Teaching Children Bully Prevention Skills
By Jessica Bouta,
West Elementary School Counselor
Creating a school atmosphere of respect, kindness, and safety requires the help of all people involved. School staff, parents, and children play an important role in teaching bully prevention skills and modeling how to show empathy, kindness, and respect to everyone.
Bullying behaviors often occur when adults are not around. Educating students on important strategies to help stop bullying empowers them to make good decisions should they encounter a difficult situation.
Children of all ages can be taught the “3 R’s to Help Stop Bullying”. This is the ability to Recognize, Report, and Refuse bullying (Committees for Children, 2013). Being able to recognize bullying provides children with the knowledge to know what bullying is and is not. Conflict and bullying are often confused and it should be noted that bullying is an act that is intentional and occurs repeatedly. The person it is happening to has not been able to get it to stop.
Reporting to a caring adult and refusing bullying are two ways students can be taught to respond when bullying is occurring to either themselves or others around them. Instructing children to report to a caring adult helps them understand that it is okay to ask for help and they should be encouraged to continue reporting until it stops.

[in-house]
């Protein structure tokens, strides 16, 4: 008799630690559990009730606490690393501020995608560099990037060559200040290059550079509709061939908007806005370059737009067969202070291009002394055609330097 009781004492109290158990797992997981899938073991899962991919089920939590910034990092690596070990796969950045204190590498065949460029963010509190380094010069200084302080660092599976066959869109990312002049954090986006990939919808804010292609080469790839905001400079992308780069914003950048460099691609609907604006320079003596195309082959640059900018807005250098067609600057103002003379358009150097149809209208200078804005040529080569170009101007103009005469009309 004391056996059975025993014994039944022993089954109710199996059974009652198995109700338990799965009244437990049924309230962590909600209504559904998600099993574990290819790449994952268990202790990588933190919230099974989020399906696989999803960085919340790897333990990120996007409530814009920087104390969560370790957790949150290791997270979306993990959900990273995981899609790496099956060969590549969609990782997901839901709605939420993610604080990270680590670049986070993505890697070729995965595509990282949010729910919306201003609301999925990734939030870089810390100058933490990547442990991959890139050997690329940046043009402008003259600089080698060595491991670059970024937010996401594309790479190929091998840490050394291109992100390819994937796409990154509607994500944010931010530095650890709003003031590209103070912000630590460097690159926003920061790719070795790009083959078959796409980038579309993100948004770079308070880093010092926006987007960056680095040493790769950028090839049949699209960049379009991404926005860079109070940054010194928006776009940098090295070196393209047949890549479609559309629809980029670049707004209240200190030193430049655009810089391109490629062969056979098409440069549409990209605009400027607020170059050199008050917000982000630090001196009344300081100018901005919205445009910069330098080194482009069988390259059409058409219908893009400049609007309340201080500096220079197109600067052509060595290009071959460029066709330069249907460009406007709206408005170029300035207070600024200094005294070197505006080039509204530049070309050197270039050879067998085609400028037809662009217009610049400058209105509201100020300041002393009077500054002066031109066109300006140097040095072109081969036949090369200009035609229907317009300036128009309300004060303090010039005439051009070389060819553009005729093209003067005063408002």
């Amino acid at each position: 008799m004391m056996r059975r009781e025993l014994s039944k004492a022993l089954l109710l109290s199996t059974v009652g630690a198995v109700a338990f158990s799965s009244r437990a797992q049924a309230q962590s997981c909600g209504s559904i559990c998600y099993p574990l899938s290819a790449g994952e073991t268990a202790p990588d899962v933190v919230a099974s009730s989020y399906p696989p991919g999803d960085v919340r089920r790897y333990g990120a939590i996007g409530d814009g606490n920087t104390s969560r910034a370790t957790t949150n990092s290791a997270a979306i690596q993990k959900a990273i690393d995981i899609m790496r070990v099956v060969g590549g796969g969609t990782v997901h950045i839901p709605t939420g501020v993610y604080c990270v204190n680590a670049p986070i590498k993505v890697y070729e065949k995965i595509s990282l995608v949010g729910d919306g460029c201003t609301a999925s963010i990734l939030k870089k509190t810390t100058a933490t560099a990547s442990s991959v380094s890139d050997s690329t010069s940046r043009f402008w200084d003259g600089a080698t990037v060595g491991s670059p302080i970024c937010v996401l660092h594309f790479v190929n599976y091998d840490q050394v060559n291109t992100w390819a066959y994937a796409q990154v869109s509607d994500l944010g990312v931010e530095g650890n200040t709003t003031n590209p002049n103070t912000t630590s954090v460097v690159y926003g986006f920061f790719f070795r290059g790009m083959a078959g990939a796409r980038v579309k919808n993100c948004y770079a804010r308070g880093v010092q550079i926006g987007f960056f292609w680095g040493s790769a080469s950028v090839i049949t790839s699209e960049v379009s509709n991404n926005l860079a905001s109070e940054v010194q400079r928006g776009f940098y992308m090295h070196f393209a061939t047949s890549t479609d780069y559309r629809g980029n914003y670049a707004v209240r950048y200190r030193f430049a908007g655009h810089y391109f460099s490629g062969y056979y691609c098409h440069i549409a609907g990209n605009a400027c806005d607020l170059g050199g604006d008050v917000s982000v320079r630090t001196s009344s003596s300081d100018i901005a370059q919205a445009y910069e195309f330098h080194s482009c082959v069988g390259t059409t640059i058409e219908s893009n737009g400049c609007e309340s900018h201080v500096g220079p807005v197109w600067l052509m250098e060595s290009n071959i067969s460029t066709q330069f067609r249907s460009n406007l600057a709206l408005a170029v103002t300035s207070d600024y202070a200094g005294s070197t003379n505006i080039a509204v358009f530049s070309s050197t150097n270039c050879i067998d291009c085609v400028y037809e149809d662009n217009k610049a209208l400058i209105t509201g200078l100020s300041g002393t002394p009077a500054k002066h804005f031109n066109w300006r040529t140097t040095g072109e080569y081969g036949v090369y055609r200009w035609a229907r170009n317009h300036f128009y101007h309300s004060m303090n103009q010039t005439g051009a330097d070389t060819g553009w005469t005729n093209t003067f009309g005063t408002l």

When children refuse bullying they decide to not let it happen to themselves or others. One way to help create confidence is to role play in an assertive voice how to refuse bullying. Having an adult or friend close by can also help create the confidence needed to refuse.
Learning how to recognize, report, and refuse bullying will help children prepare to handle difficult situations with self-confidence and encourage them to stand up for others.
(Information adapted from Committee for Children, Bully Prevention Unit 2013)